Moving Day: Part Fourteen

This is the fourteenth part of a fiction serial, in 1176 words.

Becky hovered outside the Senior’s Room until Tilly caught sight of her, and waved her in. Looking around, she could see they had it good in there. Comfy chairs, a TV with an X-Box, and a couple of laptops on a desk under the windows. At the back, in a small kitchen area, she could even see a coffee machine, and a microwave. All the stuff was donated by parents and local businesses, apparently. Tilly pointed to a seat opposite hers, and smiled. “Sit down, I got you a cappuccino. I hope you take sugar?” Although she didn’t usually drink coffee, Becky nodded. She sipped the creamy liquid, and thought it was delicious. Two older boys were shouting at each other as they played on the X-Box, and three girls sitting nearby studiously ignored Becky, as if she didn’t exist.

“So, tell me all about it. A woman drowned near your house, and you were with her? How exciting! What happened?” Tilly leaned forward as she spoke, flicking her hair to one side. Becky had already thought about what to say. She had decided on a series of half-truths that would outline the events without giving away any secrets. “Well I wrote to a local woman to ask for help with a history project. She arranged to meet me on Saturday, and we went for a walk along the river to talk about it. Then she stumbled, and fell in. I ran home and got my Mum to ring for help, but they couldn’t find her. They said the river was flowing too fast, and was too deep at that point. Maybe they won’t even find her body”.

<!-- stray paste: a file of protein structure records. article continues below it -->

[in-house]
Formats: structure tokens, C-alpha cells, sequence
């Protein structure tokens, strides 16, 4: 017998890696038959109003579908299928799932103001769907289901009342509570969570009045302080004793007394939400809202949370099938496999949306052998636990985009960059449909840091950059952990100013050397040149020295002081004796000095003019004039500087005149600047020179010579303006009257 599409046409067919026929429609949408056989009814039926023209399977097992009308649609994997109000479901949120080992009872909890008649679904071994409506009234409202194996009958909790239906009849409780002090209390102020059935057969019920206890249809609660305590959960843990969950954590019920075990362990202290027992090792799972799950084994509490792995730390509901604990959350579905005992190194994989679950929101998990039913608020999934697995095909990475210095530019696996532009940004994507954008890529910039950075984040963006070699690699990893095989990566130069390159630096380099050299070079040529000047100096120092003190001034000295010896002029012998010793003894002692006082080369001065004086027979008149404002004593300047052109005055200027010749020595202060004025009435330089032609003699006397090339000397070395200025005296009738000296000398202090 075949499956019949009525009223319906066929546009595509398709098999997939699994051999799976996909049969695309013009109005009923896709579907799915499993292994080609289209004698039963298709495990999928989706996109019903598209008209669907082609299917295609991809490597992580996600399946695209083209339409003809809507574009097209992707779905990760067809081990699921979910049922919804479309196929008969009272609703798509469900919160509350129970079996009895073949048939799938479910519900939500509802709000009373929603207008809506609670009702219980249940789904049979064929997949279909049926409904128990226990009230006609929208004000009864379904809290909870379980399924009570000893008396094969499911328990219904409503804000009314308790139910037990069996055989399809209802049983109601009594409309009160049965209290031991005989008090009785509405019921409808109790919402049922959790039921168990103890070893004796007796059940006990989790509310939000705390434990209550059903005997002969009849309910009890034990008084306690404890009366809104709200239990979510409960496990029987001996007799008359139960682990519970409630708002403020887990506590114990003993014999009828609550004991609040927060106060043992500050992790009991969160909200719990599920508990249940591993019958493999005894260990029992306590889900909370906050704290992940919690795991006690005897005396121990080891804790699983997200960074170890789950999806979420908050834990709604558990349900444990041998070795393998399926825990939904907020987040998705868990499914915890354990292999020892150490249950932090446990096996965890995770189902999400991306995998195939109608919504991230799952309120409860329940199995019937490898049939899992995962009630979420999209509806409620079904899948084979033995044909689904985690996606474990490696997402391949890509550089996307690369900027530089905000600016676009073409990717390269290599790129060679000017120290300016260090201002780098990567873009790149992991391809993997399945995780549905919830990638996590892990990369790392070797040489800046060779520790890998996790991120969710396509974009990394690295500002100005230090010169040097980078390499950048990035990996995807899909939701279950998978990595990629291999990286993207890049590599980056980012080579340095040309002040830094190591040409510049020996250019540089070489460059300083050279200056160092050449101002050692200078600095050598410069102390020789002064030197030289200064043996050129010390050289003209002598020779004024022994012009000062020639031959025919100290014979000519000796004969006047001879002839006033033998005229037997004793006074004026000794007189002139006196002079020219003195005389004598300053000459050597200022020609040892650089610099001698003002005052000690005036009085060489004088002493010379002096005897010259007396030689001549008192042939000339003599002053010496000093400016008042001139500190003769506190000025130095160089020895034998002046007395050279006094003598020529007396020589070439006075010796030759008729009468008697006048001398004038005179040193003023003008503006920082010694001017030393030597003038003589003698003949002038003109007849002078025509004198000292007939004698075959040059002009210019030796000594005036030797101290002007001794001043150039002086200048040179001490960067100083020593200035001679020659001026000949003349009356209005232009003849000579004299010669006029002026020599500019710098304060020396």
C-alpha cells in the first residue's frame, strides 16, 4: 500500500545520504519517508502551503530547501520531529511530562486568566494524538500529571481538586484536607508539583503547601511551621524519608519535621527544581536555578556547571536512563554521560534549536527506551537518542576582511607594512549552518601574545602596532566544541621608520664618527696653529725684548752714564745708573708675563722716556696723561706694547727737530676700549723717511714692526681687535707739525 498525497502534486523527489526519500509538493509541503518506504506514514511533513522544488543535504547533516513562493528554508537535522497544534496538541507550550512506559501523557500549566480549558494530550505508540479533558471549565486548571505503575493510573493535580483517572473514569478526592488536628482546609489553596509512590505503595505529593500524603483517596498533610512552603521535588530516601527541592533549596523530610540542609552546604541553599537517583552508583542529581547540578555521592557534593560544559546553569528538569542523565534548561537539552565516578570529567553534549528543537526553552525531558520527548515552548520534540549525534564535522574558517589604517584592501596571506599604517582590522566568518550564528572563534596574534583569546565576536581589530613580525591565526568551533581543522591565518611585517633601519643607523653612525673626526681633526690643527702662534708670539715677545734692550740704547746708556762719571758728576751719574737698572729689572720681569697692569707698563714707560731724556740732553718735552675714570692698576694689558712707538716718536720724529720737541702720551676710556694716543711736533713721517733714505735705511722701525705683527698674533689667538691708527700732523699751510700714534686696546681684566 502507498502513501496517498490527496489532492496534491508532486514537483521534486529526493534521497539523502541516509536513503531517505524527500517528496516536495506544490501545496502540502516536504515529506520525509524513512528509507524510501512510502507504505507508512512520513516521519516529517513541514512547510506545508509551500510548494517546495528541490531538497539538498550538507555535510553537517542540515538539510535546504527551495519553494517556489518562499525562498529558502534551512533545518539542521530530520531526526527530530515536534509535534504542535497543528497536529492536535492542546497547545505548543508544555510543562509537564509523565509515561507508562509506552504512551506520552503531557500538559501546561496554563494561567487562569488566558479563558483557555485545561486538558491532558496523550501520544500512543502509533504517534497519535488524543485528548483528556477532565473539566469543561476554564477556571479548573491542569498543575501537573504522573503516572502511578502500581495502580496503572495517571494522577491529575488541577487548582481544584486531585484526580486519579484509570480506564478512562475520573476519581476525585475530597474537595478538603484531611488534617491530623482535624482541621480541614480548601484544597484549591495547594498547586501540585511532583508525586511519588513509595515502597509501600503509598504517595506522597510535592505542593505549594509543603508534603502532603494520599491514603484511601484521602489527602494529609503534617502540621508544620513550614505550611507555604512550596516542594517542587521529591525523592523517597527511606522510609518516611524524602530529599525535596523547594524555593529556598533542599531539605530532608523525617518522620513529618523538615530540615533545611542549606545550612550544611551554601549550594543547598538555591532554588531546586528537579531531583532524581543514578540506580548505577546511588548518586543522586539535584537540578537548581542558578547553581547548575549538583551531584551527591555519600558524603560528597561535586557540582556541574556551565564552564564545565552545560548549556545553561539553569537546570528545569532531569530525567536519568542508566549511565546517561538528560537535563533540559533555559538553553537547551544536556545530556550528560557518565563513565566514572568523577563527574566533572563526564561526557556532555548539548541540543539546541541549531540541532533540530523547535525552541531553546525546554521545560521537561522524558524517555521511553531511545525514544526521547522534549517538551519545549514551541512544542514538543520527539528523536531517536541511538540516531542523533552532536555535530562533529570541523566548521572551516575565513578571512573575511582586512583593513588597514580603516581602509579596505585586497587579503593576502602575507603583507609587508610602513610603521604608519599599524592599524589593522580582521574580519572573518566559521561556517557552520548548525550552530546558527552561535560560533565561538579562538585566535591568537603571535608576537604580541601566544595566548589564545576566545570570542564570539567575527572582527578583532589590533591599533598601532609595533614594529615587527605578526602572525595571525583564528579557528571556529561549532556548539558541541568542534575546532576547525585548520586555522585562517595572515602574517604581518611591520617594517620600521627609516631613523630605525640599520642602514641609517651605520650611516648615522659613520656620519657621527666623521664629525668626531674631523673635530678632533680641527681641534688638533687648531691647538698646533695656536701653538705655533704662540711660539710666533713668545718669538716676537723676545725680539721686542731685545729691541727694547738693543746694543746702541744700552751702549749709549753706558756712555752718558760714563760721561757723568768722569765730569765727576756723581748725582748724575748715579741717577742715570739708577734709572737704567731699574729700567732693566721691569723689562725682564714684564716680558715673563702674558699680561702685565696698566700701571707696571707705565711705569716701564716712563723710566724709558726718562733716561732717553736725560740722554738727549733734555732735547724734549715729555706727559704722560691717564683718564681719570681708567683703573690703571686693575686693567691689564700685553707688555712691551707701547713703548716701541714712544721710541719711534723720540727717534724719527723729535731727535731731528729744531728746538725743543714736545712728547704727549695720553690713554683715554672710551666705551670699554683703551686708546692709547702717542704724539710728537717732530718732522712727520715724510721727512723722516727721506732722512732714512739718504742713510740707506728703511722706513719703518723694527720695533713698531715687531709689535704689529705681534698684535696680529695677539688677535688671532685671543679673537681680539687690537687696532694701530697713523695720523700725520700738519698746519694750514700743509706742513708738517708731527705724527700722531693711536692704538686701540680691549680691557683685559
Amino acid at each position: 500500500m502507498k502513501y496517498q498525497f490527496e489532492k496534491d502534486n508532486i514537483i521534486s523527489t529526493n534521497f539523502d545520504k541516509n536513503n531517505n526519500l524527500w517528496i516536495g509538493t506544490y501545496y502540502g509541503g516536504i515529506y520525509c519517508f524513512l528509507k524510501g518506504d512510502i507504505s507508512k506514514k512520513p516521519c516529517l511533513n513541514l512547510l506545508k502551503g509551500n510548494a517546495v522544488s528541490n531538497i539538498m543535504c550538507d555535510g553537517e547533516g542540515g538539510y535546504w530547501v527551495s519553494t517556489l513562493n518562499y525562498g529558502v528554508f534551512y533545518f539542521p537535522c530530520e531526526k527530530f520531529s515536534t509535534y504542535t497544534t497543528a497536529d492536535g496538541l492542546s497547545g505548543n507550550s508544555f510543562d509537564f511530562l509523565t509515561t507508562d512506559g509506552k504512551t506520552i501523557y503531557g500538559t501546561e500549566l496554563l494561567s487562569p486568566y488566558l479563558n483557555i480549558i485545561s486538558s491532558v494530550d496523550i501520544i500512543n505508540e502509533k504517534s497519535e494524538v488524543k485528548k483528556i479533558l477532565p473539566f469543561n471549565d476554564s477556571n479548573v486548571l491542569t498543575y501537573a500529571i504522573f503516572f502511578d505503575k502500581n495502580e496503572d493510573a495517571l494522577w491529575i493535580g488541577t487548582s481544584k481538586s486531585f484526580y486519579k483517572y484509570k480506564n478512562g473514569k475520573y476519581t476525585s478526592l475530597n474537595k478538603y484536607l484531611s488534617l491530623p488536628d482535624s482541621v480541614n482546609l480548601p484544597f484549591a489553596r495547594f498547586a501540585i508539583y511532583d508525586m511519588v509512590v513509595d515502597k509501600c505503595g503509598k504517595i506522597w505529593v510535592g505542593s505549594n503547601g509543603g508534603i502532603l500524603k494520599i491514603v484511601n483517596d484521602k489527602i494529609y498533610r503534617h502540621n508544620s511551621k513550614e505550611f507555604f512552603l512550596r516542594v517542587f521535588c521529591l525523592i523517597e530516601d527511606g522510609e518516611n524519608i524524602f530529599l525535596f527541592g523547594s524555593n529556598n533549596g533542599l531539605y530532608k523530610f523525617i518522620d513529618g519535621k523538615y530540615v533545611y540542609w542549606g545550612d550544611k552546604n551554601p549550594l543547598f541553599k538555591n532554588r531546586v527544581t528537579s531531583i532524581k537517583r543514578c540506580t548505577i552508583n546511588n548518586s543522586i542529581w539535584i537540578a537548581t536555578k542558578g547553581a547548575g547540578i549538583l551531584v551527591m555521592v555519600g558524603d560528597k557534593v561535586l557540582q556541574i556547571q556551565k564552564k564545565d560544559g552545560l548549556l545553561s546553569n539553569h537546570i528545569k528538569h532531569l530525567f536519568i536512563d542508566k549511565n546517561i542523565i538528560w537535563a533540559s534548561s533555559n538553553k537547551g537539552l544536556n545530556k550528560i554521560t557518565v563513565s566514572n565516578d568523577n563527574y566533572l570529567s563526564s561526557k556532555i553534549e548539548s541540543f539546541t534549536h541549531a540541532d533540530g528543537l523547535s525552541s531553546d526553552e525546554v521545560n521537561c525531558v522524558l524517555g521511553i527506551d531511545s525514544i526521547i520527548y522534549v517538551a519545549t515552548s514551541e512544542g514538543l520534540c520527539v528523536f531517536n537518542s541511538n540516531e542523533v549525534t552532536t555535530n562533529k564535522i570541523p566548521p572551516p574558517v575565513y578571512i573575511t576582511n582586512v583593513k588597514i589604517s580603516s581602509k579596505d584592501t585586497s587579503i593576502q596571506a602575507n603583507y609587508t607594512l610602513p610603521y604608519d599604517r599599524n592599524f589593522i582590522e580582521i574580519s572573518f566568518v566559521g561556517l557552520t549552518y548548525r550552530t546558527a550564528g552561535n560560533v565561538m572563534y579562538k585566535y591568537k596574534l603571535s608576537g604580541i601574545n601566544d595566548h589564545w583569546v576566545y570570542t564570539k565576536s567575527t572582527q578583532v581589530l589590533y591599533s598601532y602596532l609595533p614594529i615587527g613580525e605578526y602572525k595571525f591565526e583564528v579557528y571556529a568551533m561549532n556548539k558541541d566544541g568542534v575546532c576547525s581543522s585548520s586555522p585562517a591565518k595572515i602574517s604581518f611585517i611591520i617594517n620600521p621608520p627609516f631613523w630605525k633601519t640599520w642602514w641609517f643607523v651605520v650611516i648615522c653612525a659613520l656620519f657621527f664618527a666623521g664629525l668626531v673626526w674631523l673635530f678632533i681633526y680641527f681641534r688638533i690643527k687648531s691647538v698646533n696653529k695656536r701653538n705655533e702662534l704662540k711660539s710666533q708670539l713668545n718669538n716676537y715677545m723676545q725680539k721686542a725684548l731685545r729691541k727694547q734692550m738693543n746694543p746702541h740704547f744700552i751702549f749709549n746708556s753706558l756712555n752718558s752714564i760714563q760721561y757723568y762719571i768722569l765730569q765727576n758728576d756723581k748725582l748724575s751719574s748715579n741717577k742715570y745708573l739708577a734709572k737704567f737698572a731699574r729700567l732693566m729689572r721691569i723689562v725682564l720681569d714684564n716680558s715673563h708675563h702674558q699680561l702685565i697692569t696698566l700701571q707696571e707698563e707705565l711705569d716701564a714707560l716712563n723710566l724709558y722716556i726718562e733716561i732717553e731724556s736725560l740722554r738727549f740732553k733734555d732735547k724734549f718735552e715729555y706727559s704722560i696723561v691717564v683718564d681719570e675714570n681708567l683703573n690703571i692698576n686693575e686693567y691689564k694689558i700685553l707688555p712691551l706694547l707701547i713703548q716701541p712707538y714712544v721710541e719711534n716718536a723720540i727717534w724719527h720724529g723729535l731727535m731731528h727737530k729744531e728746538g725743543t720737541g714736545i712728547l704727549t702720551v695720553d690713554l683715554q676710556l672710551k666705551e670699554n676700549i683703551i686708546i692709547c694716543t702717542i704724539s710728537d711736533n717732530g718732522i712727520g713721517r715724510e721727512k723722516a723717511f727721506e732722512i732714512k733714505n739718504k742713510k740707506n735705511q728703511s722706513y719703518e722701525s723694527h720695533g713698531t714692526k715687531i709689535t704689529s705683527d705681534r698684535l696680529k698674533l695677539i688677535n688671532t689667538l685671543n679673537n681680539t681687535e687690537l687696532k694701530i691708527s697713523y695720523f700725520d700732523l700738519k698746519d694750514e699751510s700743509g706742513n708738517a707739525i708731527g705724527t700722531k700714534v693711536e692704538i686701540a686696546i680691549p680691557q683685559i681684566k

Tilly looked disappointed, and Becky couldn’t blame her. Reeling it off like that hadn’t made it sound very interesting or unusual. She gulped down some more of the lukewarm coffee as Tilly seemed to be pondering her reply. The older girl smiled, her attitude changing as she sat back against the cushion.

“So what’s the project about? Maybe I could help you with it?” Becky wasn’t about to mention the name Oliphant, but was happy to talk in generalisations. “Well, the old mill we live in has been around for centuries, and I thought it might be interesting to research its history, and the families that used to live there. I have seen some old paintings and drawings of it online, and I think it would be something good for my school-work”. Tilly didn’t look genuinely interested, but after nodding for a while, she acted as if she had suddenly thought of something. “It’s called Wright’s Mill, isn’t it? You should try to talk to Bessie Wright. She’s like a hundred and five or something, a bit of a celebrity around here. She lives in Woodlands, that big house behind the church. It’s an expensive care home now”. Before Becky could reply, Tilly stood up. “Well, thanks for coming to see me. Let me know how you get on with the project. I’ll see you on the bus I expect”.

That was the signal for her to leave, Becky understood that. “Okay, I will see you on the bus, on the way home”. If she had been hoping for anything else from her contact with Tilly, it was very apparent that no more was on offer.